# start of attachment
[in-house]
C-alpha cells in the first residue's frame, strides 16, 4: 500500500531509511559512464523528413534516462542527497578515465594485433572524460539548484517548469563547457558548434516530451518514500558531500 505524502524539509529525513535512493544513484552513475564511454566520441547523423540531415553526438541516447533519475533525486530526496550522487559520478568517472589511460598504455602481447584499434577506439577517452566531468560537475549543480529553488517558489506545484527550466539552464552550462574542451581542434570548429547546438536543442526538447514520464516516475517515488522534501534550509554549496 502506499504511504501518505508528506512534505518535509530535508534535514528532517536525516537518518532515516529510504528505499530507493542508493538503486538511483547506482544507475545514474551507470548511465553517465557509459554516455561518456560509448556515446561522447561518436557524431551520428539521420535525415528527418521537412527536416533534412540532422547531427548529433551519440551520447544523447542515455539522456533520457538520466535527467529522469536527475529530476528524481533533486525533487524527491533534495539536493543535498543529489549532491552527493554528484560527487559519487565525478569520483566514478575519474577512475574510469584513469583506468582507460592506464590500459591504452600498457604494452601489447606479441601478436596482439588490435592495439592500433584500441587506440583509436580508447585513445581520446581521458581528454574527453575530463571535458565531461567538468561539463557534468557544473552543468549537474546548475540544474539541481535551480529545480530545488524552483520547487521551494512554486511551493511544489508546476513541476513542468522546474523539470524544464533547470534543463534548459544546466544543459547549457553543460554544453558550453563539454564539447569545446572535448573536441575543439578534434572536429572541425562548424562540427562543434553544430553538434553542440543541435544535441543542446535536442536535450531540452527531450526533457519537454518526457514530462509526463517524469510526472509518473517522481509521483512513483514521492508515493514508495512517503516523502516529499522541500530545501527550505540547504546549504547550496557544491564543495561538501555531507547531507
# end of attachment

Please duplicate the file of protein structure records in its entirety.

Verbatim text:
[in-house]
C-alpha cells in the first residue's frame, strides 16, 4: 500500500531509511559512464523528413534516462542527497578515465594485433572524460539548484517548469563547457558548434516530451518514500558531500 505524502524539509529525513535512493544513484552513475564511454566520441547523423540531415553526438541516447533519475533525486530526496550522487559520478568517472589511460598504455602481447584499434577506439577517452566531468560537475549543480529553488517558489506545484527550466539552464552550462574542451581542434570548429547546438536543442526538447514520464516516475517515488522534501534550509554549496 502506499504511504501518505508528506512534505518535509530535508534535514528532517536525516537518518532515516529510504528505499530507493542508493538503486538511483547506482544507475545514474551507470548511465553517465557509459554516455561518456560509448556515446561522447561518436557524431551520428539521420535525415528527418521537412527536416533534412540532422547531427548529433551519440551520447544523447542515455539522456533520457538520466535527467529522469536527475529530476528524481533533486525533487524527491533534495539536493543535498543529489549532491552527493554528484560527487559519487565525478569520483566514478575519474577512475574510469584513469583506468582507460592506464590500459591504452600498457604494452601489447606479441601478436596482439588490435592495439592500433584500441587506440583509436580508447585513445581520446581521458581528454574527453575530463571535458565531461567538468561539463557534468557544473552543468549537474546548475540544474539541481535551480529545480530545488524552483520547487521551494512554486511551493511544489508546476513541476513542468522546474523539470524544464533547470534543463534548459544546466544543459547549457553543460554544453558550453563539454564539447569545446572535448573536441575543439578534434572536429572541425562548424562540427562543434553544430553538434553542440543541435544535441543542446535536442536535450531540452527531450526533457519537454518526457514530462509526463517524469510526472509518473517522481509521483512513483514521492508515493514508495512517503516523502516529499522541500530545501527550505540547504546549504547550496557544491564543495561538501555531507547531507